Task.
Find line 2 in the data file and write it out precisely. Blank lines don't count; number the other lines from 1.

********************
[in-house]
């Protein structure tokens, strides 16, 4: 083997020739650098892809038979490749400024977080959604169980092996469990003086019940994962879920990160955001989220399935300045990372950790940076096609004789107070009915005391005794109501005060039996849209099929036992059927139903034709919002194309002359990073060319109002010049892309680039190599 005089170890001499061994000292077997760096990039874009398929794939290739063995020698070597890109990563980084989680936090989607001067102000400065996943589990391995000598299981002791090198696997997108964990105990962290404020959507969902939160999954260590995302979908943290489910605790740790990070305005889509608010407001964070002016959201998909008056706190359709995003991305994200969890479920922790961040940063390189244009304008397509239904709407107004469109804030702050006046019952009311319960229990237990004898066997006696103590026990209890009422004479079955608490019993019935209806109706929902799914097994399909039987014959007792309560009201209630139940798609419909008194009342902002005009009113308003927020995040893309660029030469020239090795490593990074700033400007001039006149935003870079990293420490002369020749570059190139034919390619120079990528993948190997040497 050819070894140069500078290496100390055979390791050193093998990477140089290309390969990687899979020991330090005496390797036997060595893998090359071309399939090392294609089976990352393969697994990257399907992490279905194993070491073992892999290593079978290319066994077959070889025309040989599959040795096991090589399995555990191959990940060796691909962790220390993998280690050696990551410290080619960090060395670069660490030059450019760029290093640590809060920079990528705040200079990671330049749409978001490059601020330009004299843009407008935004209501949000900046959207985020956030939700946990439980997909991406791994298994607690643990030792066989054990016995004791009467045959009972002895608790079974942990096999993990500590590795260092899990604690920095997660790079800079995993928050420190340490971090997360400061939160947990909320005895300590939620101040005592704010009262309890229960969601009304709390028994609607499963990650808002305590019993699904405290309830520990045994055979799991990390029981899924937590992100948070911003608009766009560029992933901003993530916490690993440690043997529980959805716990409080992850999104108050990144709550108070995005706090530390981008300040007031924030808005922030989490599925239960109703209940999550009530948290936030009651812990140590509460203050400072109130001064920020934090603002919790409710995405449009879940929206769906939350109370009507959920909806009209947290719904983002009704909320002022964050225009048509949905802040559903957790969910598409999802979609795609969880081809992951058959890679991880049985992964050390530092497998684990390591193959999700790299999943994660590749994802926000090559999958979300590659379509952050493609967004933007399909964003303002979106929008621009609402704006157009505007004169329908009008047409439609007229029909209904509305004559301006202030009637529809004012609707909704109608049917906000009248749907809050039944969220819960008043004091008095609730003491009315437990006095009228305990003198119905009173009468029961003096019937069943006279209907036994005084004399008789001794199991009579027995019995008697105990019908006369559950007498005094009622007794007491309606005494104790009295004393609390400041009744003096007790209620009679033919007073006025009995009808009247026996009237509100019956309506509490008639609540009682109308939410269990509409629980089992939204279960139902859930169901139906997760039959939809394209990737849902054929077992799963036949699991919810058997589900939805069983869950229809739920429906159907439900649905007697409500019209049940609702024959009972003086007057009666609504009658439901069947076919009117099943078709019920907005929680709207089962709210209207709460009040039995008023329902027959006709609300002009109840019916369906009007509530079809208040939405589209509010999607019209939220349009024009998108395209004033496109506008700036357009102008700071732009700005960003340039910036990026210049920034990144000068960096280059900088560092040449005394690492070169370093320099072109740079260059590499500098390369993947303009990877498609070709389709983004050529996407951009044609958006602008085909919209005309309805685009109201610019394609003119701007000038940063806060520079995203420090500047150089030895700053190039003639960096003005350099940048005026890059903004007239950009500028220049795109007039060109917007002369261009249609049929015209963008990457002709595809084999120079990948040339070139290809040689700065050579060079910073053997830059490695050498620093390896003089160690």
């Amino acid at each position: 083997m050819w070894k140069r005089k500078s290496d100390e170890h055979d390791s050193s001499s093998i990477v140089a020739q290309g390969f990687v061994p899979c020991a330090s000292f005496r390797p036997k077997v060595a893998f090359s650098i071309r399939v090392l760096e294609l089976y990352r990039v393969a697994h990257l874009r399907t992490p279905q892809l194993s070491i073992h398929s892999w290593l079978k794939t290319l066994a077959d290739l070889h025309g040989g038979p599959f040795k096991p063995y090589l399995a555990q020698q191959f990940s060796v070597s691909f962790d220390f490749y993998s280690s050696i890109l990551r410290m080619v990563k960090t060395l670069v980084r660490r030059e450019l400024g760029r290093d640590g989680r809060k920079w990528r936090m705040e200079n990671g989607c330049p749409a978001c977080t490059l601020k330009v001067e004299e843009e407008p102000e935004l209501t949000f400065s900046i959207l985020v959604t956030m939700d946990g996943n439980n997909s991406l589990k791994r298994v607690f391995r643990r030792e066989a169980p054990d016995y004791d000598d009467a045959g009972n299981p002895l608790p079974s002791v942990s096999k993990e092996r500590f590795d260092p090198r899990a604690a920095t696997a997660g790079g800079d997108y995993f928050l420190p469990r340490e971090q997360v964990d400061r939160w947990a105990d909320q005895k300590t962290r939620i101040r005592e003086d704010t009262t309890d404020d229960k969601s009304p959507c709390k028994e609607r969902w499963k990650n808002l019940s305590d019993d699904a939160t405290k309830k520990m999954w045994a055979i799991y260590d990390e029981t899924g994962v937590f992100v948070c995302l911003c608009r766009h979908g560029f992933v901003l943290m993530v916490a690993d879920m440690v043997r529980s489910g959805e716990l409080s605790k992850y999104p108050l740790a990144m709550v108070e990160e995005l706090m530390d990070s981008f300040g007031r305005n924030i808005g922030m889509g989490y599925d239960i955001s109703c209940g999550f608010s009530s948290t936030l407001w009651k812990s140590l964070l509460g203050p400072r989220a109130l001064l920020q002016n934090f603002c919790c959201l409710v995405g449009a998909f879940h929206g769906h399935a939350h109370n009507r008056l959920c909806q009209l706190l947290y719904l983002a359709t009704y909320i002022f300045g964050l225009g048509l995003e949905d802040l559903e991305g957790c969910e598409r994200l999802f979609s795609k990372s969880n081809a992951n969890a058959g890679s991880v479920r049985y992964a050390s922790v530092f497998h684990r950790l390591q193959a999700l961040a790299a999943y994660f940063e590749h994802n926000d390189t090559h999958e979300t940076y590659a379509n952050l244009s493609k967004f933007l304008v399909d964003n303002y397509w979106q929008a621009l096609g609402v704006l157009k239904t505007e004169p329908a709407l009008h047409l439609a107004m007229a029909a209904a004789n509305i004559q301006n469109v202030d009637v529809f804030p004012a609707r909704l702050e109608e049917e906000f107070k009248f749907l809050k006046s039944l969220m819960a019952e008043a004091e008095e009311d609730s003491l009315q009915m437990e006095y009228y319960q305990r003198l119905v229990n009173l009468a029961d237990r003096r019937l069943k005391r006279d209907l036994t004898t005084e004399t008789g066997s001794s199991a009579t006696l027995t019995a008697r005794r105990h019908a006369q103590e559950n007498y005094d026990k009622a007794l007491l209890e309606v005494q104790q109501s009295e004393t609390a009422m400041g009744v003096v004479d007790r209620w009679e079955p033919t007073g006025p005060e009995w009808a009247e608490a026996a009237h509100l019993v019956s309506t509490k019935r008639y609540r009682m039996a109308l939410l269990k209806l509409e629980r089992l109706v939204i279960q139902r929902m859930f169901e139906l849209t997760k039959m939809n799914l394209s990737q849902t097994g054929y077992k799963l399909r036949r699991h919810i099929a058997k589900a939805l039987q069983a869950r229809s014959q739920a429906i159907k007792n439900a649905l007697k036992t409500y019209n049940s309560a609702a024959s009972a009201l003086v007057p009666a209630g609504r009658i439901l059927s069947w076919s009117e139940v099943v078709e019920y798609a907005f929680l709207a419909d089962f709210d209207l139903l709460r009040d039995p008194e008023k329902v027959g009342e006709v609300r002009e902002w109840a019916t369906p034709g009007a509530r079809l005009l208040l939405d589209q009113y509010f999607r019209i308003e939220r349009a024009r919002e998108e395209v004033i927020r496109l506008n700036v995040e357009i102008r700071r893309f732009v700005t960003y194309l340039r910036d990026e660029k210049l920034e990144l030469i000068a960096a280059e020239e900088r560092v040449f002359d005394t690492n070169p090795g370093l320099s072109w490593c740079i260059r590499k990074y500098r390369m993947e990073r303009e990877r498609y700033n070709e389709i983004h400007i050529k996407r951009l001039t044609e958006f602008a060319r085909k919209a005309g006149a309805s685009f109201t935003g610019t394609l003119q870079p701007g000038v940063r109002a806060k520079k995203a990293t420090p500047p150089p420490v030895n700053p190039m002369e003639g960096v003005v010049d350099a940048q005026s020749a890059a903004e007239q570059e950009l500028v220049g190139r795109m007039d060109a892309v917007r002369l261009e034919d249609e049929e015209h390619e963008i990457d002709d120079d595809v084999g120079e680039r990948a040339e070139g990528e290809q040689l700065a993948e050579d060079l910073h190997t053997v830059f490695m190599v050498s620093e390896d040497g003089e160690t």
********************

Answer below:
């Protein structure tokens, strides 16, 4: 083997020739650098892809038979490749400024977080959604169980092996469990003086019940994962879920990160955001989220399935300045990372950790940076096609004789107070009915005391005794109501005060039996849209099929036992059927139903034709919002194309002359990073060319109002010049892309680039190599 005089170890001499061994000292077997760096990039874009398929794939290739063995020698070597890109990563980084989680936090989607001067102000400065996943589990391995000598299981002791090198696997997108964990105990962290404020959507969902939160999954260590995302979908943290489910605790740790990070305005889509608010407001964070002016959201998909008056706190359709995003991305994200969890479920922790961040940063390189244009304008397509239904709407107004469109804030702050006046019952009311319960229990237990004898066997006696103590026990209890009422004479079955608490019993019935209806109706929902799914097994399909039987014959007792309560009201209630139940798609419909008194009342902002005009009113308003927020995040893309660029030469020239090795490593990074700033400007001039006149935003870079990293420490002369020749570059190139034919390619120079990528993948190997040497 050819070894140069500078290496100390055979390791050193093998990477140089290309390969990687899979020991330090005496390797036997060595893998090359071309399939090392294609089976990352393969697994990257399907992490279905194993070491073992892999290593079978290319066994077959070889025309040989599959040795096991090589399995555990191959990940060796691909962790220390993998280690050696990551410290080619960090060395670069660490030059450019760029290093640590809060920079990528705040200079990671330049749409978001490059601020330009004299843009407008935004209501949000900046959207985020956030939700946990439980997909991406791994298994607690643990030792066989054990016995004791009467045959009972002895608790079974942990096999993990500590590795260092899990604690920095997660790079800079995993928050420190340490971090997360400061939160947990909320005895300590939620101040005592704010009262309890229960969601009304709390028994609607499963990650808002305590019993699904405290309830520990045994055979799991990390029981899924937590992100948070911003608009766009560029992933901003993530916490690993440690043997529980959805716990409080992850999104108050990144709550108070995005706090530390981008300040007031924030808005922030989490599925239960109703209940999550009530948290936030009651812990140590509460203050400072109130001064920020934090603002919790409710995405449009879940929206769906939350109370009507959920909806009209947290719904983002009704909320002022964050225009048509949905802040559903957790969910598409999802979609795609969880081809992951058959890679991880049985992964050390530092497998684990390591193959999700790299999943994660590749994802926000090559999958979300590659379509952050493609967004933007399909964003303002979106929008621009609402704006157009505007004169329908009008047409439609007229029909209904509305004559301006202030009637529809004012609707909704109608049917906000009248749907809050039944969220819960008043004091008095609730003491009315437990006095009228305990003198119905009173009468029961003096019937069943006279209907036994005084004399008789001794199991009579027995019995008697105990019908006369559950007498005094009622007794007491309606005494104790009295004393609390400041009744003096007790209620009679033919007073006025009995009808009247026996009237509100019956309506509490008639609540009682109308939410269990509409629980089992939204279960139902859930169901139906997760039959939809394209990737849902054929077992799963036949699991919810058997589900939805069983869950229809739920429906159907439900649905007697409500019209049940609702024959009972003086007057009666609504009658439901069947076919009117099943078709019920907005929680709207089962709210209207709460009040039995008023329902027959006709609300002009109840019916369906009007509530079809208040939405589209509010999607019209939220349009024009998108395209004033496109506008700036357009102008700071732009700005960003340039910036990026210049920034990144000068960096280059900088560092040449005394690492070169370093320099072109740079260059590499500098390369993947303009990877498609070709389709983004050529996407951009044609958006602008085909919209005309309805685009109201610019394609003119701007000038940063806060520079995203420090500047150089030895700053190039003639960096003005350099940048005026890059903004007239950009500028220049795109007039060109917007002369261009249609049929015209963008990457002709595809084999120079990948040339070139290809040689700065050579060079910073053997830059490695050498620093390896003089160690």